Mobs encircled and attacked dozens of women protesting in Cairo’s Tahrir Square in a spate of sexual assaults last month, Amnesty International said in a new report released Wednesday, urging Egyptian President Mohamed Morsi to make sure the attackers were brought to justice.
The mob attacks follow a clear and troubling pattern, the human rights group said. Men surround female protesters, groping and violating their victims with their hands and sometimes with weapons. The attackers try to tear off their clothes, threaten them with knives and drag them away, assaulting them for anywhere from a few minutes to more than an hour.
“Tens of hands then came onto me, some touching my thighs … I started screaming: ‘What is this? What is happening?’” Rawya Abdel Rahman, a 67-year-old women’s rights activist, told the rights group. “Then five or six men dragged me away from the circle, as someone was trying to lift my clothes up. … At some points I couldn’t feel my feet on the ground.”
The men had first formed a circle around her and other women, claiming they were protecting them – a pattern that other assault survivors also reported to Amnesty International. In the chaos and confusion, survivors said it was difficult to tell who was actually trying to help them.
One survivor recounted a man saying, “‘I’m protecting her from the others,’” while his hand was down her trousers, said Diana Eltahawy, an Amnesty International researcher in Cairo.
“That a group of men could do this -- taking off clothes and groping the body in public, around thousands of people, shows there is a sense of impunity, a sense that there is no consequence,” Eltahawy said. Failure to bring attackers to justice will only fuel more attacks, the group warned.
During protests against Morsi and his Islamist government on Jan. 25, at least 24 sexual attacks or attempted attacks were reported in and around Tahrir Square, according to information gathered by local groups and shared with Amnesty International. The U.N. human rights office reported 25 such attacks that day. More assaults were reported a week later.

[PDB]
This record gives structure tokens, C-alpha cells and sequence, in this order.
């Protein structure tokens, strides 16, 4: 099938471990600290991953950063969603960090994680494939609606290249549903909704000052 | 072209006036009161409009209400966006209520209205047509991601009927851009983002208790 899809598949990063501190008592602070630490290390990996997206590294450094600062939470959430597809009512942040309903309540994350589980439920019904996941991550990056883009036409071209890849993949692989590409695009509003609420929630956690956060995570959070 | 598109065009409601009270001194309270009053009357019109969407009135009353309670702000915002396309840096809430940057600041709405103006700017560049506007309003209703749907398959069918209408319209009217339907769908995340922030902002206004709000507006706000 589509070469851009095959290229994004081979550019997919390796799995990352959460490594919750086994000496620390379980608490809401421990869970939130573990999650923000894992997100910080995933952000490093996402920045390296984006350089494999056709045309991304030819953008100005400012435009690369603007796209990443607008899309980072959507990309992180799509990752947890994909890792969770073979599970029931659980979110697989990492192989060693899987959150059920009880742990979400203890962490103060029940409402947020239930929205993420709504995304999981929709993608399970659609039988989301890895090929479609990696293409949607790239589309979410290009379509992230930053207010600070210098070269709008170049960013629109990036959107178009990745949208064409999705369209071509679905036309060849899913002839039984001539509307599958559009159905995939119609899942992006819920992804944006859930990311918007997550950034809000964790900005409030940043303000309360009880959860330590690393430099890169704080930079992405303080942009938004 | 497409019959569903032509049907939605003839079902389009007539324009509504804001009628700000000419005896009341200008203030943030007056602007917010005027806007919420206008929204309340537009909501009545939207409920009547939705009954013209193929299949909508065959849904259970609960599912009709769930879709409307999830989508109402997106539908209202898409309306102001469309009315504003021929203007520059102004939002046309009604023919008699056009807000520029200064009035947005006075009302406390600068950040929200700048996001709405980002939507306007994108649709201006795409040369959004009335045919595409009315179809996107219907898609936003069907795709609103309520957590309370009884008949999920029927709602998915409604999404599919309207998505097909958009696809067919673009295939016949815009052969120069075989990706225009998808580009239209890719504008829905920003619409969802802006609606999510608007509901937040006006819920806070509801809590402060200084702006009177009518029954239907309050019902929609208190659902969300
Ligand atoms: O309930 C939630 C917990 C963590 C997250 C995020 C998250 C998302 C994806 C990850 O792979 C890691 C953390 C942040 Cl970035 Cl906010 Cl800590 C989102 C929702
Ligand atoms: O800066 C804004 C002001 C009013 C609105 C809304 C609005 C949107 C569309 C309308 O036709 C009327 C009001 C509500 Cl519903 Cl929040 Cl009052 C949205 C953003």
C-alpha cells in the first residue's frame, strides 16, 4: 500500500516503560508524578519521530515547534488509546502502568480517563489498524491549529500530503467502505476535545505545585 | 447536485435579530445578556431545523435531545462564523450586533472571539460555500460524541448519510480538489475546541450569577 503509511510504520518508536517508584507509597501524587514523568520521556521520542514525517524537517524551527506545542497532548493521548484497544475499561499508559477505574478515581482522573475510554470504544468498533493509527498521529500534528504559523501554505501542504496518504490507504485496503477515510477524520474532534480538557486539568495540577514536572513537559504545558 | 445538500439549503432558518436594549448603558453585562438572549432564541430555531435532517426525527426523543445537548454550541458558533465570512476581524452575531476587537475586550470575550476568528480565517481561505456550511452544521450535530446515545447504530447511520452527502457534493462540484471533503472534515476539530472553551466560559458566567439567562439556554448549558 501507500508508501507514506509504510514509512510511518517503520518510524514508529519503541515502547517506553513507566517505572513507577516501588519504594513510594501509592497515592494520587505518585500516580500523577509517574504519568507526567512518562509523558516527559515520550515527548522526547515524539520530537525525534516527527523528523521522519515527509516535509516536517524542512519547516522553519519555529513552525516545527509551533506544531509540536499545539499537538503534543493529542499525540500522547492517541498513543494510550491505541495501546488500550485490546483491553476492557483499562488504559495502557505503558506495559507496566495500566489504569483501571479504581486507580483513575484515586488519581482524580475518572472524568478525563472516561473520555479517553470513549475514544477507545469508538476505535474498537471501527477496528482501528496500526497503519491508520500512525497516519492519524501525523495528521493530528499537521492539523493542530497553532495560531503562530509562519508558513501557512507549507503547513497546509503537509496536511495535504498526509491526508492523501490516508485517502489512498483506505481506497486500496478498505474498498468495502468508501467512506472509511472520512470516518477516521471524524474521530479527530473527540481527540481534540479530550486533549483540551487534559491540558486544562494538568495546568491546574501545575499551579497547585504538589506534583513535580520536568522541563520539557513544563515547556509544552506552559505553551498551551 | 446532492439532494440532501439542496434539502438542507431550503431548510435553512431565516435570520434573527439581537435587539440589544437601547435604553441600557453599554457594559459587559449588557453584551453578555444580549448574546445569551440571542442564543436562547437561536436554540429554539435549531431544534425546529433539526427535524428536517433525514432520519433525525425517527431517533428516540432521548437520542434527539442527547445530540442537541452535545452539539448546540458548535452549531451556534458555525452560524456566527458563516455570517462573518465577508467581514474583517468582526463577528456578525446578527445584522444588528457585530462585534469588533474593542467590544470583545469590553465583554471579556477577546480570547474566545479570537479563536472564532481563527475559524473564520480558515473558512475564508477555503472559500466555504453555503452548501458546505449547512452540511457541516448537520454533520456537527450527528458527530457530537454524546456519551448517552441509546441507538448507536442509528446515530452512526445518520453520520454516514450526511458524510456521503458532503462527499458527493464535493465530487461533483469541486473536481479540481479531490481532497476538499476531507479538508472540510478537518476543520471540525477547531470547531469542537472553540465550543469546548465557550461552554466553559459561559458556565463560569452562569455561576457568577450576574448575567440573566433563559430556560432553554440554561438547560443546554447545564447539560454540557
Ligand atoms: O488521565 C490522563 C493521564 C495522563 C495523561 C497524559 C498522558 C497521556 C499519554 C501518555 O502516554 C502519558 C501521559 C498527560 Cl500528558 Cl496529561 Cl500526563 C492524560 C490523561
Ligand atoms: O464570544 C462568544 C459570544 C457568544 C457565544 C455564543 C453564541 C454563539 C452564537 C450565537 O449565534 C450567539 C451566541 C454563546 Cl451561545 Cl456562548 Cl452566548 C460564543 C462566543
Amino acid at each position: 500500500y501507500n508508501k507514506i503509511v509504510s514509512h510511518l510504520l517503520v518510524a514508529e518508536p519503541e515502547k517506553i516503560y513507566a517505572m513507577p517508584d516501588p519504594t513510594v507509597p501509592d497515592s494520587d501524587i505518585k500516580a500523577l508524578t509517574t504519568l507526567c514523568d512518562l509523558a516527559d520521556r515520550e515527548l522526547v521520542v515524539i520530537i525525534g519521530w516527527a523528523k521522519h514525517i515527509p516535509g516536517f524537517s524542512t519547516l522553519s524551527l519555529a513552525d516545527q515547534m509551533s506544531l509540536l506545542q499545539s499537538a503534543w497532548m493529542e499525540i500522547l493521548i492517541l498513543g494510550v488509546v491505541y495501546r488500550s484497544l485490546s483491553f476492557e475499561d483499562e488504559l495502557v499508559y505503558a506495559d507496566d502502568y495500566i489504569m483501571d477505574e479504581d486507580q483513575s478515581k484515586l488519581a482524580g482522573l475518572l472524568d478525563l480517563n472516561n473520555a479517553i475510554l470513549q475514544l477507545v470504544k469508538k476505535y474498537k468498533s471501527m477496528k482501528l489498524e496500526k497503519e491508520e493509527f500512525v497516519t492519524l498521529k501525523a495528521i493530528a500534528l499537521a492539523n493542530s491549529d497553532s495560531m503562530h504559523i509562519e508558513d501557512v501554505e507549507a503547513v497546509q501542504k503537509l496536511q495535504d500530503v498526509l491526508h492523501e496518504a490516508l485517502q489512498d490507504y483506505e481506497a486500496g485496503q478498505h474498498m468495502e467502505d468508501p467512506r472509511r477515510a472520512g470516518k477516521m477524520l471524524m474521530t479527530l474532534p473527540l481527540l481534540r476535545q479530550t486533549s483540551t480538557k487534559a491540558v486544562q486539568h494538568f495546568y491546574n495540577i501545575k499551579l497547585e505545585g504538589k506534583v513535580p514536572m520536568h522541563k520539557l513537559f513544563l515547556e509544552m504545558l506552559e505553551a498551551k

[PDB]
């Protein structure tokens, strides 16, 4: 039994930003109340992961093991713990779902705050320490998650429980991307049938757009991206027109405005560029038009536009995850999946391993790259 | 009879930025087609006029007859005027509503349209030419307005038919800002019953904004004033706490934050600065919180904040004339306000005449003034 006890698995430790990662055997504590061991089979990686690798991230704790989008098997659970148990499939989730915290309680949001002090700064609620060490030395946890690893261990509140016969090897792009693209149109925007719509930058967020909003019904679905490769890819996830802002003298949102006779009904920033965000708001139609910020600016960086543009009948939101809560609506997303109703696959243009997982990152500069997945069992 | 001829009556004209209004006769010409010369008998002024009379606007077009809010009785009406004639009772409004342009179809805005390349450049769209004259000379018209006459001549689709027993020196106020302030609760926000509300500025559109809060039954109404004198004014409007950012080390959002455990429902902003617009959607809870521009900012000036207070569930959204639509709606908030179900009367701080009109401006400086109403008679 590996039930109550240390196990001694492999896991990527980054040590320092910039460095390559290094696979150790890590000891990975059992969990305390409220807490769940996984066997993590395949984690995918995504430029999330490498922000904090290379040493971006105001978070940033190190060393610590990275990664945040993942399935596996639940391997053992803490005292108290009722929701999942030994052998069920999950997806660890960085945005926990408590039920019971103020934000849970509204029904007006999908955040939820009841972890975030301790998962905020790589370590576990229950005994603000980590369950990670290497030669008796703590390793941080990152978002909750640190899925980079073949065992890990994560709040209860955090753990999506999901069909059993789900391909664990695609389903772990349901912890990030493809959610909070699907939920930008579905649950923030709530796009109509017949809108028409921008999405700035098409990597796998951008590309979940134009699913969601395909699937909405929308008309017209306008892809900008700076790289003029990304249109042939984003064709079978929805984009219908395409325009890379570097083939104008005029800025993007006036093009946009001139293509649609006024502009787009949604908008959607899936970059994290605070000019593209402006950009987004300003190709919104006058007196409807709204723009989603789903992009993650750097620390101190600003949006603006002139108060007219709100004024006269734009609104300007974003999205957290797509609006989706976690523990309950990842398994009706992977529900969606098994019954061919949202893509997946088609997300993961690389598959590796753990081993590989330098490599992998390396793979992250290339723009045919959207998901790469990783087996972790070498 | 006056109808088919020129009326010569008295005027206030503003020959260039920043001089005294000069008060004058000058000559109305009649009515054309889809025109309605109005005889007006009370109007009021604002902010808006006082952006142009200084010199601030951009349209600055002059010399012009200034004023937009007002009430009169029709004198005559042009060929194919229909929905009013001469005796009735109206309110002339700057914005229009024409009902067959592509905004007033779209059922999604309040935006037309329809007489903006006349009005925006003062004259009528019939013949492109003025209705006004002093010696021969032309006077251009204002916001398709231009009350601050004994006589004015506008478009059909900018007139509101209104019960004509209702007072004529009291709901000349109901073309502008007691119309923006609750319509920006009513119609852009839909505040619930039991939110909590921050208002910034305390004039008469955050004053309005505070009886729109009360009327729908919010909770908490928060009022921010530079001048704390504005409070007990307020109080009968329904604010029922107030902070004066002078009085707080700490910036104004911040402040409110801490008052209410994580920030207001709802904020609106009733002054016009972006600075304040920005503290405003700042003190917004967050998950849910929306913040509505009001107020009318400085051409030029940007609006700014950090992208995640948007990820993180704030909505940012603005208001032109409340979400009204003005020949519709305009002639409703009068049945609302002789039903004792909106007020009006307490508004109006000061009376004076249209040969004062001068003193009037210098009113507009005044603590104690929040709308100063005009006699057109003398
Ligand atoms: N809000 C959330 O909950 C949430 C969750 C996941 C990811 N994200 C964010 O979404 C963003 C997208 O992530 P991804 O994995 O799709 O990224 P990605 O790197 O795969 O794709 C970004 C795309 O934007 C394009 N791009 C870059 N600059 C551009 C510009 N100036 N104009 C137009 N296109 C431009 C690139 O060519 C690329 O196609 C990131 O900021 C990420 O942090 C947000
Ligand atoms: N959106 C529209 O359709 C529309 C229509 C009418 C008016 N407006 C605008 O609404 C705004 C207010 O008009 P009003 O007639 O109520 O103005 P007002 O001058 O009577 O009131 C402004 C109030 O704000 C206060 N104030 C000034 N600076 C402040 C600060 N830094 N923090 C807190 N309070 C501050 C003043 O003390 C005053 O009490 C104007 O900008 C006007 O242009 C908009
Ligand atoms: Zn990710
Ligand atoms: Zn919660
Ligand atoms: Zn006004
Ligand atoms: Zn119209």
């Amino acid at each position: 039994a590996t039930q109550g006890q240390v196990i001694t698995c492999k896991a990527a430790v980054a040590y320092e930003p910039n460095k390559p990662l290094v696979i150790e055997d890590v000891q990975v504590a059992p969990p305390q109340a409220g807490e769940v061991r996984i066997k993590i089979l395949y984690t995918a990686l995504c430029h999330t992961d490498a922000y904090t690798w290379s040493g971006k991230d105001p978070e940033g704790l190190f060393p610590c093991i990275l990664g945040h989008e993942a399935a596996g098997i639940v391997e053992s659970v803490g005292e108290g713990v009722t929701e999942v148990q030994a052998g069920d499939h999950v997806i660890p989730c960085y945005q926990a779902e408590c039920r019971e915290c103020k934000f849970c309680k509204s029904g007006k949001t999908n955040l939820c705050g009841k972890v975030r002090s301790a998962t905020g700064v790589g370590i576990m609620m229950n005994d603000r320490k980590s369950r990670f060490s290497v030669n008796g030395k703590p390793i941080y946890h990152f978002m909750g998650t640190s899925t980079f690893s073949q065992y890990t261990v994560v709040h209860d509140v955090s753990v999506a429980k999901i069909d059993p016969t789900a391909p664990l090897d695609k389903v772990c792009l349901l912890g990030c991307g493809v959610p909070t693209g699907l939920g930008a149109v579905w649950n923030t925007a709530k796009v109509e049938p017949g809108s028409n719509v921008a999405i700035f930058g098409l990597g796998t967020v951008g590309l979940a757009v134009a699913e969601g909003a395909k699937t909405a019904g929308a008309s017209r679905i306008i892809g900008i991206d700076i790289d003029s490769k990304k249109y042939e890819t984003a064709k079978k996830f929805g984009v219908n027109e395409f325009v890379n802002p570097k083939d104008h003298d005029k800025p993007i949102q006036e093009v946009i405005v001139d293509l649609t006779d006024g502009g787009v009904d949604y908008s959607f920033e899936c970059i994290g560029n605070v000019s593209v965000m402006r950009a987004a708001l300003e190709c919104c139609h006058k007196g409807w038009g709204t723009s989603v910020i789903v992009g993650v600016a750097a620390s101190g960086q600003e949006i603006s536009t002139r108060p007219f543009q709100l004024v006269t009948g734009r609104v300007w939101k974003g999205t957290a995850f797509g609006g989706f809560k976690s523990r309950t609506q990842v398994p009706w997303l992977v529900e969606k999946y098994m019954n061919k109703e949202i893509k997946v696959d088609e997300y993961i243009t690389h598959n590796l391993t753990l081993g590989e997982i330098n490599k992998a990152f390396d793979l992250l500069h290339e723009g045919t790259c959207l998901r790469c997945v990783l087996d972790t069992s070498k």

The mob violence echoes earlier attacks during protests in November and other assaults before the revolution that toppled longtime leader Hosni Mubarak, Amnesty International said.
Some activists suspect the repeated assaults could be a concerted effort to keep women out of public spaces, possibly colluding with government actors. Tahrir Square has been the epicenter of Cairo protests in the turbulent years before and after the ouster of Mubarak. In recent weeks, masses of protesters have poured into the public square to denounce Morsi and call for a unity government that weakens the sway of the Muslim Brotherhood.
Women are often reluctant to come forward and report the mob attacks, the report said. Even when they do, police have told them to drop the charges and “forgive” the men, an attorney and an assault survivor both told Amnesty International.
Last week, Egyptian prosecutors announced they were investigating a rape reported on the same day that protesters reported the smattering of assaults. However, other attacks on women have gone unpunished, including a rash of degrading “virginity tests” carried out by military officials, Amnesty International reported. More severe penalties for sexual harassment and assault have done little; plans to introduce new laws have not been followed through, it said.
U.N. High Commissioner for Human Rights Navi Pillay lamented last week that "the authorities have failed to prevent these attacks or to bring more than a single prosecution against the hundreds of men involved in these vicious attacks."
Amnesty International called on Morsi to publicly condemn the attacks and ensure they are fully investigated to prosecute those responsible and determine whether state actors were involved. It also urged the government to expand legal protections for women in line with international law. Police must be trained to take sexual violence seriously, Eltahawy said.
Despite the attacks, women continue to deluge Tahrir Square to protest, as unrest simmers under Morsi. “It has made women even more determined to claim the public space and continue their fight for justice,” Eltahawy said.
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